How Alzheimer's disease could be prevented through healthier lifestyles and other health stories
A round-up of the morning’s health news headlines on Monday 14 July.
Over the weekend, The Guardian revealed how a little-known loophole in the data protection act means that the home office has been using ‘non-clinical’ information from medical records to track down illegal immigrants.
NHS records for more than 6,900 people were accessed under the exemption, which allows officials to see where people have accessed the health system but not details of their conditions or treatment.
Ruth Grove-White, policy director of the Migrants’ Rights Network, told the Guardian: ‘NHS staff are already under pressure and the last thing we need is for them to be forced to act as immigration officers as well,’
She added that the findings were ‘disturbing’ and said there could be a public health consequence to discouraging people from visiting their GP or hospital.
As many as a third of Alzheimers cases could be prevented by leading a healthier lifestyle, meaning 200,000 fewer cases in the UK by 2050, according to a new study in the Lancet Neurology.
The BBC reports that a Cambridge based team used population data to identify the seven greatest risk factors, including: diabetes, mid-life hypertension, mid-life obesity, physical inactivity, depression, smoking and low-educational attainment.
Professor Carol Brayne, from the Institute of Public Health at the University of Cambridge, said: ‘Although there is no single way to treat dementia, we may be able to take steps to reduce our risk of developing dementia at older ages.’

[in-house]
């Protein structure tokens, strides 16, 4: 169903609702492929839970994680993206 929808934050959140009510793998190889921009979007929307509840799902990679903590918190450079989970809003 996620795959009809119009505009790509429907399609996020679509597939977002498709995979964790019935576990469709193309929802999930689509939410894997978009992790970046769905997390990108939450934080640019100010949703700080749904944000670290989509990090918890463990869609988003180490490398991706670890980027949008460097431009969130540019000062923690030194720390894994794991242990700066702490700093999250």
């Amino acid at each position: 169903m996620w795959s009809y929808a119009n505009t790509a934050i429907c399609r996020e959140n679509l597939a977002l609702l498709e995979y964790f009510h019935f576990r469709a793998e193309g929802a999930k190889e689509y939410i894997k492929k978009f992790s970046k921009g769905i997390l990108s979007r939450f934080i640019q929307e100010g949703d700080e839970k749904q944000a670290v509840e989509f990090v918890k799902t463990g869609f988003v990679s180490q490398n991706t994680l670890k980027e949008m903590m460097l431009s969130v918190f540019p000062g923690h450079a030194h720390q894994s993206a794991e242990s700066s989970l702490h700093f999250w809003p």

And finally, The Independent reports that medical trainees are not receiving enough training to adequately meet the ‘complex needs’ of older patients, with some undergraduates receiving just 55 hours training over five years.
A report by Nottingham University hospital researchers polled British medical schools and found a ‘consummate mismatch’ between the proportion of time doctors would spend with elderly patients, and the amount of training devoted to their care.
The report’s author, Dr Adam Gordon, said ‘inadequate communication, poor recognition of problems and by difficulties around communication around end of life, resuscitation and dementia’ caused major problems in the health service and this was a consequence of the lack of training.
The main reason, he said, was “a consequence of the fact that doctors are not receiving the right sort of training at the right sort of intensity”.